About 30-60% of the food supplies of chinese consumers comes from these wet markets. (Masayoshi Maruyamaa, Lihui Wub, Lin Huanga)
China is a country of over 1.4 billion people.These wet markets are extremely crucial for the economy and socio-cultural practices and traditions in China. And closing down of these markets is not a solution.
Another point of consideration is that not all wet markets indulge in the sale and slaughter of these wild and exotic animals. These markets are the primary source of income for many farmers and play a huge role in the lives of local residents and consumers.
They are located in the core of China’s (overpopulated) cities, to allow proximity of fresh food. This also proves to be disastrous when it comes to the spread of viruses from these markets.
Since 2002, the Chinese government has initiated the “Wet Market Transforming into Food Supermarket (WMTFS)” program that aims to transform the traditional fresh food retailing system into a more efficient system that adopts a supermarket operation mode. However, after years of effort, the process of implementing the WMTFS program has been painfully slow. (Masayoshi Maruyamaa, Lihui Wub, Lin Huanga)
What can Architects do?
Architects and Urban planners need to come together and design solutions based on immense research and experimentation, to work on these biohazards with necessary oversight, while considering the traditional and cultural importance of such establishments.
With a change in the design, spatial planning and working of these culturally significant markets, considering not only traditional practices but also the science and research behind emergence and spread of viruses, architects can make a difference globally. The necessary innovations in planning do not confine to individual markets, but the urban fabric as a whole. With growing research and experience, we have the necessary knowledge on how these diseases spread, and how can we contain them.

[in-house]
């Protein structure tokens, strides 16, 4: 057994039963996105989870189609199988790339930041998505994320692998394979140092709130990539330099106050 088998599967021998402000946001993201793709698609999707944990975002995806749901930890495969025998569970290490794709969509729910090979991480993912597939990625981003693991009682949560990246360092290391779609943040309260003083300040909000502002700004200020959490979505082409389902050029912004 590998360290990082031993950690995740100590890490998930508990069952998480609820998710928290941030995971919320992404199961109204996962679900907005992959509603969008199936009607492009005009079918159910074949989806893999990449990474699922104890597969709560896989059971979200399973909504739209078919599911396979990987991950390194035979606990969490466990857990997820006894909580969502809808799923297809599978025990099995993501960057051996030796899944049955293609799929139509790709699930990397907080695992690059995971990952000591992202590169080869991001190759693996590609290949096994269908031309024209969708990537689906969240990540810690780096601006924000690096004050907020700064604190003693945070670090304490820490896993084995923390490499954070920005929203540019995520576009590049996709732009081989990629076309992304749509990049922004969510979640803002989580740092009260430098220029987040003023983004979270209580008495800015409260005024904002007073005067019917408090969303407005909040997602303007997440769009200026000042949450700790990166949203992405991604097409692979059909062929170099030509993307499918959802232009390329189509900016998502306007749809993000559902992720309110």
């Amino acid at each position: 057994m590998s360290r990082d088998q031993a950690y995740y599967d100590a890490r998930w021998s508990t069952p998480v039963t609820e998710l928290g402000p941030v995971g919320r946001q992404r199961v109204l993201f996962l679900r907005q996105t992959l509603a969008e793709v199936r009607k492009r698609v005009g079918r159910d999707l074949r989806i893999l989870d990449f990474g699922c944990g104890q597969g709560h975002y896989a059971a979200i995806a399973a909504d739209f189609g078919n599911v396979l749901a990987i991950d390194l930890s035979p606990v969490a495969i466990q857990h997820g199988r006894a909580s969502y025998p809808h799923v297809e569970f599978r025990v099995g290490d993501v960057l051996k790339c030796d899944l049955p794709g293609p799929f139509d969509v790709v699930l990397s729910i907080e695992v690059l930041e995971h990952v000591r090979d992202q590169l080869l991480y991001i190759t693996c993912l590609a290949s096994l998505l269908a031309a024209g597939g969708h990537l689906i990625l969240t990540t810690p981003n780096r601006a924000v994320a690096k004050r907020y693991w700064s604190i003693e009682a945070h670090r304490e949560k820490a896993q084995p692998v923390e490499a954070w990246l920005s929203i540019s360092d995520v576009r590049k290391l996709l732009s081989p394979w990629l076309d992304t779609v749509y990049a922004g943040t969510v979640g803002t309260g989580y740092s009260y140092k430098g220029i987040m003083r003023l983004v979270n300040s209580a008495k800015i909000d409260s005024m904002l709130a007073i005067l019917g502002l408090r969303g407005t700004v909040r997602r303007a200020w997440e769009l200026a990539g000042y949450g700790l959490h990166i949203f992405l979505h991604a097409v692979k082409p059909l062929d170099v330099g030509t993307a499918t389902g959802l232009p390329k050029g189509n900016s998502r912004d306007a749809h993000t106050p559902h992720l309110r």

Designing for Biohazardous spaces
Similar to research based solutions used in case of Nuclear Plants, for radioactive containment, there is a growing need to consider the effects of Biohazardous spaces, specially when it comes to public places like markets.
Retaining Cultural Value
There is no doubt that these markets are not only culturally significant, but have been an important part of the daily lives in China, and other Asian and African countries. Their impact on the economy makes them vital to the urban fabric of cities like Wuhan.
The solution is to design safer markets, that uphold the cultural and traditional values of these markets, and justify their socio-economic importance.
The major issue arises due to exchange of bodily fluids between these animals. Retail oriented designs with better systems for not only storage of livestock but also proper circulation and space management may prevent this situation altogether.
The live animals create tons of bio-waste, and the slaughtering of these animals in the markets itself calls for a hygienic and orderly waste management and cleaning systems.
With more space and organised markets, another important aspect to consider is the services. Architects can design contextual waste management and air circulation systems, to create a safe public space.
Design must also include containment strategies, if such an outbreak occurs in the future. Considering that these markets are located in the core of populated cities, services can be the difference between the ‘last pandemic’, and the ‘next pandemic’.
The locations of these markets are vital to their cause. They are a part of every city and village in China and other Asian countries. Understanding the patterns of transmission and designing urban strategies to contain them within and around these markets itself, will effectively reduce the spread and contamination of such diseases across overpopulated cities.
We as architects have taken up the responsibility of building better spaces. Now it’s time to understand how to build safer spaces. Invisible threats like viruses can prove especially difficult, but we have grown in terms of research, science and technology as a species. Architects need to realise their role in the spread of diseases and pandemics such as COVID-19, and use our resources, designing capabilities and intellect to alleviate these hidden evils altogether.
We may not have caused the pandemic, but we can be the heroes that eradicate such biological threats, and save humanity!